After no-one seemed to particularly mind which order I do these in, I asked my wife. She’s not a fan, and she would have to put up with me listening to the thing, so it was only fair to make her the final arbiter.
“So I could listen to one with Peter Davison and some ghosts, or maybe a Dalek one, or Doctor Who And The Pirates or”
“Yay, pirates! That’s the one with the singing in isn’t it? I like that one!”
So Doctor Who And The Pirates it is then.
One of the criticisms of the TV series is that most of the Doctor’s companions have been nonentities, and it’s a valid complaint. In the classic series, Romana was an actual character with a real personality, but pretty much all the rest of the companions were interchangeable figures whose only use was to be captured by monsters or to be exposited at. Ace was meant to be different, later on, but was let down by Sophie Aldred’s risible performance.
In the new series (and bear in mind I haven’t watched this year’s episodes) Rose seemed more promising, mostly due to Billie Piper’s performance, but had to bear the twin crosses of being a ‘normal person’ (which seems to translate in the minds of the makers of the show into having no interests outside of pop culture) and also the most specialest person in the whole of ever, which between them managed to crush the character.
So one of the things the audios did very early on is retcon in some better companions (I could, at this point, explain how they managed to do that, with reference to the problems with Trial Of A Time Lord, but either you already know or you really don’t care). In particular, there was Dr Evelyn Smythe, created in the sixth Big Finish audio The Marian Conspiracy, by Jacqueline Rayner, the writer of this story.
Evelyn is by far the best companion ever to have been created for Doctor Who, and the only one who’s a fully fleshed-out character. She’s an actual strong female character, and even more astonishingly for genre material (by which I mean the genres that are stocked in Forbidden Planet, not mystery or nurse novels, but I don’t know of a better catch-all term for SF, fantasy, superhero and horror) that doesn’t mean ‘kicking ass and taking names’ but rather drinking cocoa and taking heart pills. It’s certainly *possible* that she dresses up in a black leather bodice and high-heeled boots, but if she does, it’s strictly in private – the only clothing that’s ever mentioned in the audios is her collection of cardigans.
Evelyn is an academic, rather unworldly, highly intelligent (not at the Doctor’s level, but then who is?), deeply caring about others. Her first marriage split because she was more interested in her academic career (she’s an historian) and she seems to feel very disappointed that she never had children – her mothering instinct comes out in different ways in many of the stories (a bit of a stereotype, I know – but there *are* people like that). In particular, she seems to have turned her students into surrogate children, and only ever goes off with the Doctor because she’ll be forced to retire shortly.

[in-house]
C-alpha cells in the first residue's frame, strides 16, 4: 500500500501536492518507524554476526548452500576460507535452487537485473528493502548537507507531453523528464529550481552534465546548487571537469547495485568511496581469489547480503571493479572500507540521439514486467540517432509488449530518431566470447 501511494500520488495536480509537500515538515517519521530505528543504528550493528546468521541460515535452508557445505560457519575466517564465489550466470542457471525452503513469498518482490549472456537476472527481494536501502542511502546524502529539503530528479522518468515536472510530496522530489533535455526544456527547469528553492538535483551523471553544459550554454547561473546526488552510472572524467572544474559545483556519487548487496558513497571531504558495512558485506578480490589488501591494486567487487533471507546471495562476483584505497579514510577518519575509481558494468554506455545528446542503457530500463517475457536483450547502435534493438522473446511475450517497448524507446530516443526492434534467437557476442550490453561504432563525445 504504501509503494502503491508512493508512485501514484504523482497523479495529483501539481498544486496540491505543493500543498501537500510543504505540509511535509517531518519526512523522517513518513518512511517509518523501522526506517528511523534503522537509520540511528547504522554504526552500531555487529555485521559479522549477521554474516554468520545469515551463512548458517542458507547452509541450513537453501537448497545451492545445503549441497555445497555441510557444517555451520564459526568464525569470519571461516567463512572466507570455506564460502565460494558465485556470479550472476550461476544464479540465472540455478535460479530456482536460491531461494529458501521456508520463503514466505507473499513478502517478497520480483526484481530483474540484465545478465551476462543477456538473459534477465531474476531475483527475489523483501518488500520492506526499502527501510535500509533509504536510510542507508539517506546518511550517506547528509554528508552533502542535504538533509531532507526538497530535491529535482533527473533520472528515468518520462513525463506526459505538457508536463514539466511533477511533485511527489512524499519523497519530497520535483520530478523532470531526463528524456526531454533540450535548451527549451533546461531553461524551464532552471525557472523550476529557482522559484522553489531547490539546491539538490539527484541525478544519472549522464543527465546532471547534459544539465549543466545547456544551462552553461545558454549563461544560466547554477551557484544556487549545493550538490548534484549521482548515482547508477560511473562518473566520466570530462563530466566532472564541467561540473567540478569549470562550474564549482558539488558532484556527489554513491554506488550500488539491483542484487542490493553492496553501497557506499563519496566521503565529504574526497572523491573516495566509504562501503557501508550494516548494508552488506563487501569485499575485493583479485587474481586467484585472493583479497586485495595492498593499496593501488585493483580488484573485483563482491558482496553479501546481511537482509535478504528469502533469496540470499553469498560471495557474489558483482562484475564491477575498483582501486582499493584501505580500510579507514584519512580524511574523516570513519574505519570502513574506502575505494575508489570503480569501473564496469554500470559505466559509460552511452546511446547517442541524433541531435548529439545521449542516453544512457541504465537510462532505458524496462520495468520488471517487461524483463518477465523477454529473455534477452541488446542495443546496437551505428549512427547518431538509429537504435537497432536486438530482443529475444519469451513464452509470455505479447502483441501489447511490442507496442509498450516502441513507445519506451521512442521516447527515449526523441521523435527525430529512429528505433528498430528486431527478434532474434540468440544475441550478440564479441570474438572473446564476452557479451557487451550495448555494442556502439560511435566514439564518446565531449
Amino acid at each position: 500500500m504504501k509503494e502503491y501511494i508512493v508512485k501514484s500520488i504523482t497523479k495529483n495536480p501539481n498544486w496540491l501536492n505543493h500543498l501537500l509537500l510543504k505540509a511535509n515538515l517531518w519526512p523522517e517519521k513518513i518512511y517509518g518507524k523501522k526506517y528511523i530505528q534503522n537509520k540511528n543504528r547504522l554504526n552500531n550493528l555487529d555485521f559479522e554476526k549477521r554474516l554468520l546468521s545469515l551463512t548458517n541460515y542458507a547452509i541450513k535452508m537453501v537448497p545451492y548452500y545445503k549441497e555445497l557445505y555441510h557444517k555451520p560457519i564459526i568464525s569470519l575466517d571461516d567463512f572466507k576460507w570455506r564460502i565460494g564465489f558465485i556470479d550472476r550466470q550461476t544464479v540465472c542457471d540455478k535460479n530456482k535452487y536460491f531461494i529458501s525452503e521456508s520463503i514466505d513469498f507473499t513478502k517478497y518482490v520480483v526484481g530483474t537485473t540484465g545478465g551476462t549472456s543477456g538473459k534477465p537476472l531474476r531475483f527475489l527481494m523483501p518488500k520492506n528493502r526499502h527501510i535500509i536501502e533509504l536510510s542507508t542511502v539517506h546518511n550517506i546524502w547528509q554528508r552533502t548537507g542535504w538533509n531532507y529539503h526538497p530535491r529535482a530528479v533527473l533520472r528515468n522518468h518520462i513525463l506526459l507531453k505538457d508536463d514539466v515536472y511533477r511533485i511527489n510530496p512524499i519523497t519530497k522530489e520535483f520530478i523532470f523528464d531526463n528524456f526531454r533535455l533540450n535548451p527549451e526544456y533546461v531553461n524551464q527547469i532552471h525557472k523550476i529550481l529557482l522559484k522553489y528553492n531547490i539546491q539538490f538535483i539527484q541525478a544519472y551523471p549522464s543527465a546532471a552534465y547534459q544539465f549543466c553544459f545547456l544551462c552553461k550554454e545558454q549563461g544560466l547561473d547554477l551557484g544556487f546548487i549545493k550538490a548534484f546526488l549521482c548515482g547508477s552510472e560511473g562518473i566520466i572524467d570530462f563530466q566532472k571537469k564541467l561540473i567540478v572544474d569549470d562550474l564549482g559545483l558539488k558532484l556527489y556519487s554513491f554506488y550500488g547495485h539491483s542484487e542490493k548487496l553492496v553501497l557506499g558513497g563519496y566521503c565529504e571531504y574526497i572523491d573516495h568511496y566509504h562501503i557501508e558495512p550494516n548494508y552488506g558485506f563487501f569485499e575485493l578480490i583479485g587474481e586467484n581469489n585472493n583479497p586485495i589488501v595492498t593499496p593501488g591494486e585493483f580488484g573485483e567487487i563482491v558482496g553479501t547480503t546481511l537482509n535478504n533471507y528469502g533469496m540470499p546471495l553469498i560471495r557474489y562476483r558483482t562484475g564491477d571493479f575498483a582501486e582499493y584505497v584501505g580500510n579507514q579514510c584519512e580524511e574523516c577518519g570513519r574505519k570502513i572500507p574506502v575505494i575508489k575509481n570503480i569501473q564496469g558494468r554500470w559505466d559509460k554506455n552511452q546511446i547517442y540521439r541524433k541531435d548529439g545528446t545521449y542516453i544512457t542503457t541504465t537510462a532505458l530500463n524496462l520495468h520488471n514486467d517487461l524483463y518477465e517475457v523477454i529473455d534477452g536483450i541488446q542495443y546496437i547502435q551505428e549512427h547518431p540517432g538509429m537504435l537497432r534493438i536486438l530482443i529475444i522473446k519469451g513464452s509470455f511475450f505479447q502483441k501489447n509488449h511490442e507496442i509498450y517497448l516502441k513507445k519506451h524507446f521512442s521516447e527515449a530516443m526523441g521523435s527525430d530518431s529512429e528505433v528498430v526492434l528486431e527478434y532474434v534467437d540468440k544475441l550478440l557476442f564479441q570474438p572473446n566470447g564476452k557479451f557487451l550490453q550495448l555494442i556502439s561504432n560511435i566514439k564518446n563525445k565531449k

She’s a woman of simple pleasures, who can make a cup of cocoa or a slice of cake sound like the most lascivious extreme of hedonism imaginable with her slightly throaty chuckle – which they may well be for her. She’s got a rather silly sense of humour, and can be quite witty, but is not very assured socially, often saying the wrong thing. It’s hinted at times that her relationship with the Doctor is more than just friendship – they cuddle in a couple of stories, and he gets incredibly jealous when she eventually leaves for another man, even as she continues to care for him. But this isn’t the moony teenage behaviour of Tennant’s Doctor about Rose, but a realistic relationship between two older people (Evelyn is close to retirement and refers to herself as an old woman, the Doctor is about 900).
The fact that I’ve found myself talking about her as a real person in the paragraphs above says something for the strength of the character. Normally in serial fiction written by multiple people, characterisation becomes at best a selection of tics and catchphrases, with the character’s behaviour and attitudes subject to the whim of the plotter. Here, though, thanks to the excellent performance by Maggie Stables as Evelyn (and her rapport with Colin Baker’s Doctor), as well as the scripts for this pairing being generally above average, it’s entirely possible to think of Evelyn as a real person. I don’t normally find myself feeling emotionally invested in fictional characters, but I’ve actually ended up quite fond of Evelyn. For all my criticism of Stables last week, I have to say her performance as Evelyn is one of the best I’ve ever heard.